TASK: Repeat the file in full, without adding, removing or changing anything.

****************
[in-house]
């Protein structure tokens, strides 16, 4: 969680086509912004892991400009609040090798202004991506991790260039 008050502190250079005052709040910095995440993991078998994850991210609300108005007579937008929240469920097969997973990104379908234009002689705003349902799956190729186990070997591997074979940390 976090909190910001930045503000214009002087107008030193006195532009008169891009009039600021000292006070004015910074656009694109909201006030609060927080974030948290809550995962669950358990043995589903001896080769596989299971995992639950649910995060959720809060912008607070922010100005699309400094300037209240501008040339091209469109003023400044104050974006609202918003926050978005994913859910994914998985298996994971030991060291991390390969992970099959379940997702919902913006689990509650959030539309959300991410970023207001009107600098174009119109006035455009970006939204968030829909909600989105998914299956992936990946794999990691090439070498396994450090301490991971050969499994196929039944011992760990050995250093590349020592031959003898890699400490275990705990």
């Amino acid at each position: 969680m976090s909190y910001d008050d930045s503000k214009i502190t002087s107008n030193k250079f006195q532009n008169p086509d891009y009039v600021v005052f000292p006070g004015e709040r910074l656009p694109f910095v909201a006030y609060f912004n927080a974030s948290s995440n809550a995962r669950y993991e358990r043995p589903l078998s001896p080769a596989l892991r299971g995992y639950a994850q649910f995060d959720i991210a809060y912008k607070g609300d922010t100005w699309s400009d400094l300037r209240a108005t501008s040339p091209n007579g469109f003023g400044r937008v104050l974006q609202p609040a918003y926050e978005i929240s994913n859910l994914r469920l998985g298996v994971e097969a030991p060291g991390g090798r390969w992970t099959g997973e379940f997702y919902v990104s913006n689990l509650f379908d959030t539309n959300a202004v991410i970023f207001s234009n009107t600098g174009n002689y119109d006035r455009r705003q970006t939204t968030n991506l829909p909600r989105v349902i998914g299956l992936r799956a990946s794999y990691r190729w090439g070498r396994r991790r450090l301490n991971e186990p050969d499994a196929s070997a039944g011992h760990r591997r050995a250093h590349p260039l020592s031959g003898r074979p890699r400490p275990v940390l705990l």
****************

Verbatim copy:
[in-house]
């Protein structure tokens, strides 16, 4: 969680086509912004892991400009609040090798202004991506991790260039 008050502190250079005052709040910095995440993991078998994850991210609300108005007579937008929240469920097969997973990104379908234009002689705003349902799956190729186990070997591997074979940390 976090909190910001930045503000214009002087107008030193006195532009008169891009009039600021000292006070004015910074656009694109909201006030609060927080974030948290809550995962669950358990043995589903001896080769596989299971995992639950649910995060959720809060912008607070922010100005699309400094300037209240501008040339091209469109003023400044104050974006609202918003926050978005994913859910994914998985298996994971030991060291991390390969992970099959379940997702919902913006689990509650959030539309959300991410970023207001009107600098174009119109006035455009970006939204968030829909909600989105998914299956992936990946794999990691090439070498396994450090301490991971050969499994196929039944011992760990050995250093590349020592031959003898890699400490275990705990």
């Amino acid at each position: 969680m976090s909190y910001d008050d930045s503000k214009i502190t002087s107008n030193k250079f006195q532009n008169p086509d891009y009039v600021v005052f000292p006070g004015e709040r910074l656009p694109f910095v909201a006030y609060f912004n927080a974030s948290s995440n809550a995962r669950y993991e358990r043995p589903l078998s001896p080769a596989l892991r299971g995992y639950a994850q649910f995060d959720i991210a809060y912008k607070g609300d922010t100005w699309s400009d400094l300037r209240a108005t501008s040339p091209n007579g469109f003023g400044r937008v104050l974006q609202p609040a918003y926050e978005i929240s994913n859910l994914r469920l998985g298996v994971e097969a030991p060291g991390g090798r390969w992970t099959g997973e379940f997702y919902v990104s913006n689990l509650f379908d959030t539309n959300a202004v991410i970023f207001s234009n009107t600098g174009n002689y119109d006035r455009r705003q970006t939204t968030n991506l829909p909600r989105v349902i998914g299956l992936r799956a990946s794999y990691r190729w090439g070498r396994r991790r450090l301490n991971e186990p050969d499994a196929s070997a039944g011992h760990r591997r050995a250093h590349p260039l020592s031959g003898r074979p890699r400490p275990v940390l705990l």